RPGs and the Social Contract
It’s Sunday. I’ve woken up late, had some breakfast, played some computer games and now I am looking at my week ahead. Wednesday is my regular games night. I sit down to prepare for the next part of the Warhammer Fantasy Role Play (WFRP) campaign we have started having recently picked up the starter set. I find myself looking for almost anything else to do. I don’t want to prepare or run this game. I love WFRP. Actually, I loved WFRP.
We got better over time. By high school, we stopped trying to wreck games and adventures, and got better at cooperating to have fun. Our social skills even improved. By college, we had campaigns where people would take turns running the game and expanding the setting. When I moved away in my mid-20s, I soon found myself running a weekly GURPS campaign for 11 players, and attendance was even steady for the first six months. Over the course of my life, I have probably role-played with 80+ different people.
Some of the best role-playing experiences involved diceless systems like Amber or Lords of Olympus. The style of play strongly encourages players to improvise setting details on the spot. Diceless game masters tend to allow everything unless it is directly opposed by another character. They generally encourage action by either recognizing success or else allowing success plus a new complication, instead of letting the action fail. By giving players more influence over the setting and encouraging success, it tends to keep the action moving with everybody more engaged.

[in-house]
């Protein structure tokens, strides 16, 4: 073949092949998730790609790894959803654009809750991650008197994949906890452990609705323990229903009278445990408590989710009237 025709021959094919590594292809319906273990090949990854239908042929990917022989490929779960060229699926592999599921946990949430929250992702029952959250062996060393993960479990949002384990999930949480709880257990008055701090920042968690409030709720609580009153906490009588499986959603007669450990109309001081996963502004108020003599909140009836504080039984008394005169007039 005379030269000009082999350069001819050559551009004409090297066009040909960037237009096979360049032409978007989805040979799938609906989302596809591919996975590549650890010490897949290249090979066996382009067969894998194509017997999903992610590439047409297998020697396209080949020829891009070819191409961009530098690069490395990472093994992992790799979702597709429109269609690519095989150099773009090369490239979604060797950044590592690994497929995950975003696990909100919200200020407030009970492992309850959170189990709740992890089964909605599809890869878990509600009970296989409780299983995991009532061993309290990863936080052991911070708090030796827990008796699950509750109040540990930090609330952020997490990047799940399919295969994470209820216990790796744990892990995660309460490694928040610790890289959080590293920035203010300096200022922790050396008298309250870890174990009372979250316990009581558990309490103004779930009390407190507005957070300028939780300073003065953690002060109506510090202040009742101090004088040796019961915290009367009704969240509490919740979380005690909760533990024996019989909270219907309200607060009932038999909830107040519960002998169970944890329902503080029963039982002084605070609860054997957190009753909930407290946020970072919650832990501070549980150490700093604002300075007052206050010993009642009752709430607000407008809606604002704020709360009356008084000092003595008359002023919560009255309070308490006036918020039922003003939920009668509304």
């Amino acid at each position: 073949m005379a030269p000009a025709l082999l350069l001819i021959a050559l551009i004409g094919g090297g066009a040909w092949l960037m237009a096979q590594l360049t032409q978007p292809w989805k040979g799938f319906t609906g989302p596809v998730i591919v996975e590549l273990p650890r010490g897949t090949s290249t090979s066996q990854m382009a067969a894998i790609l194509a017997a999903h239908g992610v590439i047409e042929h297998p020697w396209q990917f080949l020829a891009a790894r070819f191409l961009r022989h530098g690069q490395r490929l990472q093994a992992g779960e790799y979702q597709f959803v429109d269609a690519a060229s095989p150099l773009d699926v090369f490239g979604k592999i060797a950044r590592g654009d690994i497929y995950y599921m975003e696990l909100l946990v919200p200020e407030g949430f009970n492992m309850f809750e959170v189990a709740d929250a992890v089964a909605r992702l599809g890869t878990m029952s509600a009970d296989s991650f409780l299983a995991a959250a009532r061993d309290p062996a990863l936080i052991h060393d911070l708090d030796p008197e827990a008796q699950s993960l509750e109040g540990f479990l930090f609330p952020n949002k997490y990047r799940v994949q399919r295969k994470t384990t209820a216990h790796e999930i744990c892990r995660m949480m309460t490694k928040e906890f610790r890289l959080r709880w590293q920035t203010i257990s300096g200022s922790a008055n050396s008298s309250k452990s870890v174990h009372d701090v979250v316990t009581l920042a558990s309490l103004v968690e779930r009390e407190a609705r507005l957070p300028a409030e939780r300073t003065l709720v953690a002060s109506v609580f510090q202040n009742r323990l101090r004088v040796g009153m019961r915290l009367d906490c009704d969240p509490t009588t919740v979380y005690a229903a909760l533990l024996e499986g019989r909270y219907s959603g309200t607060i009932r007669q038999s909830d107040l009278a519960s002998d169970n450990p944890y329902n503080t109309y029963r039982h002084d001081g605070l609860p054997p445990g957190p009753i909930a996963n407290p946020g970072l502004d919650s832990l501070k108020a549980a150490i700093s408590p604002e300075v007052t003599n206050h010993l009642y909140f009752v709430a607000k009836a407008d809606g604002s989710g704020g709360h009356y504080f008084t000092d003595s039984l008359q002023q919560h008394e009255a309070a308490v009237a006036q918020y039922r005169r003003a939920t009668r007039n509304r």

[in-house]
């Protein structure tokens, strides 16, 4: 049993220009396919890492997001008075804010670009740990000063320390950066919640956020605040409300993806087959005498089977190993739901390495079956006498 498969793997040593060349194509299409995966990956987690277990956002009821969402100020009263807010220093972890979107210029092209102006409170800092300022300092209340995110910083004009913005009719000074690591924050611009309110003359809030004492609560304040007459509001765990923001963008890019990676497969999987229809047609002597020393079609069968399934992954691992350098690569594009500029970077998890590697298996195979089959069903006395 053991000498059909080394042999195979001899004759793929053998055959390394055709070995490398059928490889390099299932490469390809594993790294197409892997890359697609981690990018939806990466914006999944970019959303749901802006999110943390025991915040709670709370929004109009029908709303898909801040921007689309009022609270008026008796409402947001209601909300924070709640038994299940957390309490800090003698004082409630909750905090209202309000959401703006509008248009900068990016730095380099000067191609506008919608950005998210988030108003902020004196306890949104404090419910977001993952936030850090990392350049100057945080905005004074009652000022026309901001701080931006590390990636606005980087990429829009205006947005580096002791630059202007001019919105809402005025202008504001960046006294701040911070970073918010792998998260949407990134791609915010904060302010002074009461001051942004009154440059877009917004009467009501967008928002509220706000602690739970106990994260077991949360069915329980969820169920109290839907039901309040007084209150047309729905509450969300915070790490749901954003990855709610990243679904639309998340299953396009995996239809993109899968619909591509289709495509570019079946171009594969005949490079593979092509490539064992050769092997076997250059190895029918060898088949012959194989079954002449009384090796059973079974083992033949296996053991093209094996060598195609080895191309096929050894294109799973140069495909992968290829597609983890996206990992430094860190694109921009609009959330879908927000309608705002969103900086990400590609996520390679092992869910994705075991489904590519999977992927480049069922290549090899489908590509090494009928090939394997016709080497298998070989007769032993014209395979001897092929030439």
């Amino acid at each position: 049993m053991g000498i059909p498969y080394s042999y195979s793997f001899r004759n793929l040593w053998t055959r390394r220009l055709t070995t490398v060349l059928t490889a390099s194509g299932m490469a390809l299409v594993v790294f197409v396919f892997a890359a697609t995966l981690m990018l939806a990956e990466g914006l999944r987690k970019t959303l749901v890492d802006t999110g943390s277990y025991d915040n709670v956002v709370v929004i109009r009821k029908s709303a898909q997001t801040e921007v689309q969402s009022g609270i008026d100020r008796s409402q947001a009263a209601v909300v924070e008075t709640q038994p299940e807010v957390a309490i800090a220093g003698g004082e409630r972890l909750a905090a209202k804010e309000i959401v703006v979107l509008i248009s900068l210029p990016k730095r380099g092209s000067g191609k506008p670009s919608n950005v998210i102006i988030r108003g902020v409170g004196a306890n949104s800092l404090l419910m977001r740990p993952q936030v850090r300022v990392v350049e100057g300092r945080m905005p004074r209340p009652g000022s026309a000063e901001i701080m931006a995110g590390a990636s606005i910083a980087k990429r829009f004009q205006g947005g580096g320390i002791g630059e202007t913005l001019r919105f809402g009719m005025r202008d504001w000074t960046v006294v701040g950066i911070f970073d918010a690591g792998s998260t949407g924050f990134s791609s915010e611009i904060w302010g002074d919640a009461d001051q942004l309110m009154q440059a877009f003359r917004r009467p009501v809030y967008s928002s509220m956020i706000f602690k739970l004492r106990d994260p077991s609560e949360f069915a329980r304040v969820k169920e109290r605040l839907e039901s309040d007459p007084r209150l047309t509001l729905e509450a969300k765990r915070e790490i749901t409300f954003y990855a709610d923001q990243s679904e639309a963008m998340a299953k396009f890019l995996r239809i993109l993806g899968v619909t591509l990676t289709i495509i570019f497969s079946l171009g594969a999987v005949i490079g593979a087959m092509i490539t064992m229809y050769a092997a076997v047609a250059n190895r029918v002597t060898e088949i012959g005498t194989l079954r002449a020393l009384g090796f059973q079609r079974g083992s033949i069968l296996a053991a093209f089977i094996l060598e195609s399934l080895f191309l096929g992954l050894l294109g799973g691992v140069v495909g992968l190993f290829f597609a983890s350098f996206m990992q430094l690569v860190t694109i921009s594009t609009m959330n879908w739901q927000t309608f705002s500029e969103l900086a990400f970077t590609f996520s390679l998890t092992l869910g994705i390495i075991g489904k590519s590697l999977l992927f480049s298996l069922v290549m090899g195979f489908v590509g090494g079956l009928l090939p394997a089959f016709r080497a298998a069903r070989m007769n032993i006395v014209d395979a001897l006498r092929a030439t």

I wrapped up my last major campaign in 2016. It was the Ptolus setting with the D&D 3.5 rule set. The detailed combats were very entertaining until they became somewhat exhausting by 12th level or so. Since then, I have run a few Call of Cthulhu one-shots and played in some diceless sessions at a convention. But otherwise, I am still taking a break from role-playing. When everything comes together right, with a good group, a good adventure, and a good game system, role-playing can be great. More often, it can tend to drag with players obsessing over logistics, tactics, and excessive planning for the unknown.
I've heard of people doing exactly that DarthJoJo, and I think it is a great idea.
Less than a year after starting the campaign, I manipulated players into a big PvP conflict that caused a falling out between both characters and players, just to get the group down to a more manageable seven. It worked, and it even took me months to regret my actions. I should have just split the group into two separate bi-weekly groups.
When a similar situation arose a decade later with my Legend of the Five Rings campaign, I made a better choice and recruited one of the 11 players into a co-DM. Then we split the group in half and divided the players by geography. Both groups continued playing for another year before moving on to other games.